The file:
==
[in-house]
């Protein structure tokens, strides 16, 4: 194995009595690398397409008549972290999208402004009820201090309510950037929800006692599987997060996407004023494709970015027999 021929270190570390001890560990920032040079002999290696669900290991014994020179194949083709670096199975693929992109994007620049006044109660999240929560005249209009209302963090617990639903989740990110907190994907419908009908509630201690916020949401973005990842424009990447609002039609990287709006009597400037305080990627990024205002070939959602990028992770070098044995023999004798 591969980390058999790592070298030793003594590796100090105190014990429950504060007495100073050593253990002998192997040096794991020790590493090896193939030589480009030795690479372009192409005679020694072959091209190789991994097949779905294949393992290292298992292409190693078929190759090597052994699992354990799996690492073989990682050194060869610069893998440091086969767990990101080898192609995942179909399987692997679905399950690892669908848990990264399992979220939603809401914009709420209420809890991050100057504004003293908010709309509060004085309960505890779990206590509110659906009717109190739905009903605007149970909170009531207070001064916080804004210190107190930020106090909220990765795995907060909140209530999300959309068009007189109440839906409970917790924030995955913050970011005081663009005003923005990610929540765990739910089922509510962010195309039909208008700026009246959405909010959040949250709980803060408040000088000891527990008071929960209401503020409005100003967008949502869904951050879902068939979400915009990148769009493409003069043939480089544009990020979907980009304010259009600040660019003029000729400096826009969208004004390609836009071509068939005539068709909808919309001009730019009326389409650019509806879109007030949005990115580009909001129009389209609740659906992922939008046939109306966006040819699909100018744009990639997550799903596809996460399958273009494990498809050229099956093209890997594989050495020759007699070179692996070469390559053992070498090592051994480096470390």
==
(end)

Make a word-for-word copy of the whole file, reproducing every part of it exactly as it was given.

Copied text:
[in-house]
């Protein structure tokens, strides 16, 4: 194995009595690398397409008549972290999208402004009820201090309510950037929800006692599987997060996407004023494709970015027999 021929270190570390001890560990920032040079002999290696669900290991014994020179194949083709670096199975693929992109994007620049006044109660999240929560005249209009209302963090617990639903989740990110907190994907419908009908509630201690916020949401973005990842424009990447609002039609990287709006009597400037305080990627990024205002070939959602990028992770070098044995023999004798 591969980390058999790592070298030793003594590796100090105190014990429950504060007495100073050593253990002998192997040096794991020790590493090896193939030589480009030795690479372009192409005679020694072959091209190789991994097949779905294949393992290292298992292409190693078929190759090597052994699992354990799996690492073989990682050194060869610069893998440091086969767990990101080898192609995942179909399987692997679905399950690892669908848990990264399992979220939603809401914009709420209420809890991050100057504004003293908010709309509060004085309960505890779990206590509110659906009717109190739905009903605007149970909170009531207070001064916080804004210190107190930020106090909220990765795995907060909140209530999300959309068009007189109440839906409970917790924030995955913050970011005081663009005003923005990610929540765990739910089922509510962010195309039909208008700026009246959405909010959040949250709980803060408040000088000891527990008071929960209401503020409005100003967008949502869904951050879902068939979400915009990148769009493409003069043939480089544009990020979907980009304010259009600040660019003029000729400096826009969208004004390609836009071509068939005539068709909808919309001009730019009326389409650019509806879109007030949005990115580009909001129009389209609740659906992922939008046939109306966006040819699909100018744009990639997550799903596809996460399958273009494990498809050229099956093209890997594989050495020759007699070179692996070469390559053992070498090592051994480096470390």